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Why Plant Leaves Turn Yellow

Gardening needs peer knowledge and interest. One mistake could make your plant die. However, we explore fresh things while doing gardening.

From growing a plant to its harvesting needs vital care, say watering, nutrition application, pruning if needed, weeding. All of these should be done at the proper time. The major problem that gardeners face while gardening is the illness in the plant. And the most prominent one is the yellowing of the leaves of the plant. Today in this blog I will write about the different types of yellowing of leaves and how to cure that.

Yellowing of leaves can occur due to various reasons say overwatering or underwatering, excess nutrition application or nutrient deficiency. Many times, it may occur due to improper soil pH and root damage or compacted roots. I will today discuss all of the above scenarios.

Why Plant Leaves Turn Yellow
Overwatering or Underwatering:

Improper watering or poor drainage is the major reason behind the yellowing of leaves. In waterlogged soils, roots can’t able to deliver water and nutrients to the plant due to the occurrence of anaerobic conditions in the soil. On the contrary, due to a lack of moisture, the plant can’t capable to take up essential nutrients from the soil.  To fix this issue avoid overwatering of plants. 

You must follow the general rule of watering the plants i.e. finger test. For this, put your finger a few inches deep into the soil. If the soil feels dry then water the plant thoroughly. Wait for a few days if the soil is watery. Your pot must have a drainage hole underneath for the removal of excess water and proper aeration.

Root Damage or Compacted Roots

It happens due to a number of reasons such as root rot, disease attack, injury by farm implements, small-sized pots etc.  In these cases, roots are not able to deliver proper water and nutrients to the plant. Due to the unfunctionality of roots, plants show their symptoms through the yellowing of leaves. It might be happening due to the compaction of roots in a congested area of the pot. 

A compacted area inhibits the movement of water, oxygen and nutrients to the plant. For this, first, you can prune the unhealthy roots and then repot your plant in a big container. Thumb rule for healthy roots i.e. plant with white-yellowish roots is healthy. Dark rotting roots with a foul smell indicate unhealthy roots.

Unbalanced soil pH

 Most plants grow well within a pH range of 6.0 to 7.0 i.e. neutral to slightly acidic. Fluctuation in the plant’s optimal range of pH leads to less availability of nutrients to the plant. Although soil is rich with nutrients however roots are not able to deliver nutrients upward. So, you should maintain the pH balance of the soil.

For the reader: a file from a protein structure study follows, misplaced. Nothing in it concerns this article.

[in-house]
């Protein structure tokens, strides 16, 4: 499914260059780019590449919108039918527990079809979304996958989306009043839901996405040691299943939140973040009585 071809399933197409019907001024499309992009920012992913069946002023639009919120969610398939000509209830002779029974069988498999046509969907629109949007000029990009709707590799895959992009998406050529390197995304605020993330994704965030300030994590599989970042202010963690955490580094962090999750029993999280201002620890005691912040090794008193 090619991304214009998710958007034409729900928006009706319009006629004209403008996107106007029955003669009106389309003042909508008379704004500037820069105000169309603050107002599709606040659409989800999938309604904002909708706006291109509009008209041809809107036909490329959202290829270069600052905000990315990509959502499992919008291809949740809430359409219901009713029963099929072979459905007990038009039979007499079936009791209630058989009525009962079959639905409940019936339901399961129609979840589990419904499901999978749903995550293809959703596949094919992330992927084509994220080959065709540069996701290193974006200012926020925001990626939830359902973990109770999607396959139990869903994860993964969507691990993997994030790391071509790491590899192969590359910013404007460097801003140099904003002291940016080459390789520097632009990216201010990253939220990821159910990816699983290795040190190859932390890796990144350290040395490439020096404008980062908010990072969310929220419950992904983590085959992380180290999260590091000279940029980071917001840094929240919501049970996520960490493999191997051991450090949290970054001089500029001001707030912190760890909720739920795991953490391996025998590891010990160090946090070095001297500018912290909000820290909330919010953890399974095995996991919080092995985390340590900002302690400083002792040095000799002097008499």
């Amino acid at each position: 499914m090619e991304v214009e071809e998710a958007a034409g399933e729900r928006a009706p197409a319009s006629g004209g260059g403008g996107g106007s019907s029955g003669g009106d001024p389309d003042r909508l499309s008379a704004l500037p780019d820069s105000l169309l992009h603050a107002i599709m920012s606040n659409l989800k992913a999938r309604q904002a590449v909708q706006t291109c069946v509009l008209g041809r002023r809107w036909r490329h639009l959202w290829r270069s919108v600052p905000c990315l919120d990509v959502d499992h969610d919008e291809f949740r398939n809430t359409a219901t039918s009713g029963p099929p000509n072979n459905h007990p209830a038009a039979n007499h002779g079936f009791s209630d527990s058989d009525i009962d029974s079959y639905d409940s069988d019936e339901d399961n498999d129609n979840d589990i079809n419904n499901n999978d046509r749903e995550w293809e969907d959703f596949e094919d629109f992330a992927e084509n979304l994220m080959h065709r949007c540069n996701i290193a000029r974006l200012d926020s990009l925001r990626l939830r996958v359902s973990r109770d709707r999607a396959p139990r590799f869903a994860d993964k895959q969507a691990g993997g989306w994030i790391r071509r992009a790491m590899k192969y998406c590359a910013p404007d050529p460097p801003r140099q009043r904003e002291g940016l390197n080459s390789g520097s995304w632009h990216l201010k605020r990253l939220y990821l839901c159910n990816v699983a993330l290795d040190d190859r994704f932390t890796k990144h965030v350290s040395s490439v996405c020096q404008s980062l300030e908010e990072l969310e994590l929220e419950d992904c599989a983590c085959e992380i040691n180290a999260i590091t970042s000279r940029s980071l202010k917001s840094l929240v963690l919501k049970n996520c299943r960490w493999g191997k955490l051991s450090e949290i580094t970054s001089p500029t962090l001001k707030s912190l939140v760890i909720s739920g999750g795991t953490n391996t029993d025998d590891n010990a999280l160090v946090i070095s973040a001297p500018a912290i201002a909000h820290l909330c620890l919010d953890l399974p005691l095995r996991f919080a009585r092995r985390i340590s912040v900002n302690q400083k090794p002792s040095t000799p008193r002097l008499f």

Deficiency or Oversupply of nutrients: – For their proper growth and development plants needs food. They need nutrients in the right proportion, not in lack or excess quantity. Plants need essential nutrients to complete their life cycle. Deficiency of any nutrient results in the yellowing of leaves. You need to identify how the yellowing starts and which leaves turn yellow first. I will give you some clues regarding excess or deficit of nutrients:

Nitrogen: – It indicates the general yellowing of older leaves. Further, it progresses toward the younger leaves. Surplus of nitrogen application causes necrotic lesions on leaves with reduced plant growth. It enhances the vegetative growth instead of the reproductive growth of the plant.

Phosphorus: – Inadequate supply of phosphorus causes stunted growth of plants with a purplish coloration of older leaves. Delay in fruit and seed settings is common. Oversupply of phosphorus leads to iron and zinc-deficient plants.

Potassium: – Insufficient potassium slows down the growth of the plant. Leaf margins turn bright yellow to brown in color. An overabundance of potassium results in Calcium, Magnesium and Nitrogen deficiencies. 

Calcium: – Uneven patches of yellow and green color are observed on tender leaves. Browning starts from the leaf tips. Gradually the growth of stem and roots ceases. Plenty of calcium causes Magnesium and Boron deficiencies.

Magnesium: – Interveinal chlorosis is generally seen on older leaves due to a deficit of magnesium. Sometimes curling of leaf tips is also observed. A high quantity of magnesium in plants causes calcium deficiency.  

Sulphur: – New leaves show symptoms of the bountifulness of sulphur in plants. It gives uniform yellowish coloration all over the leaf.

Note: The dearth or surfeit of any nutrient is examined by the visual symptoms of plants. The accurate analysis of the deficient nutrient is crucial to managing the problem.  Proper fertilization with plant foods is essential to keep your plants free from yellowing.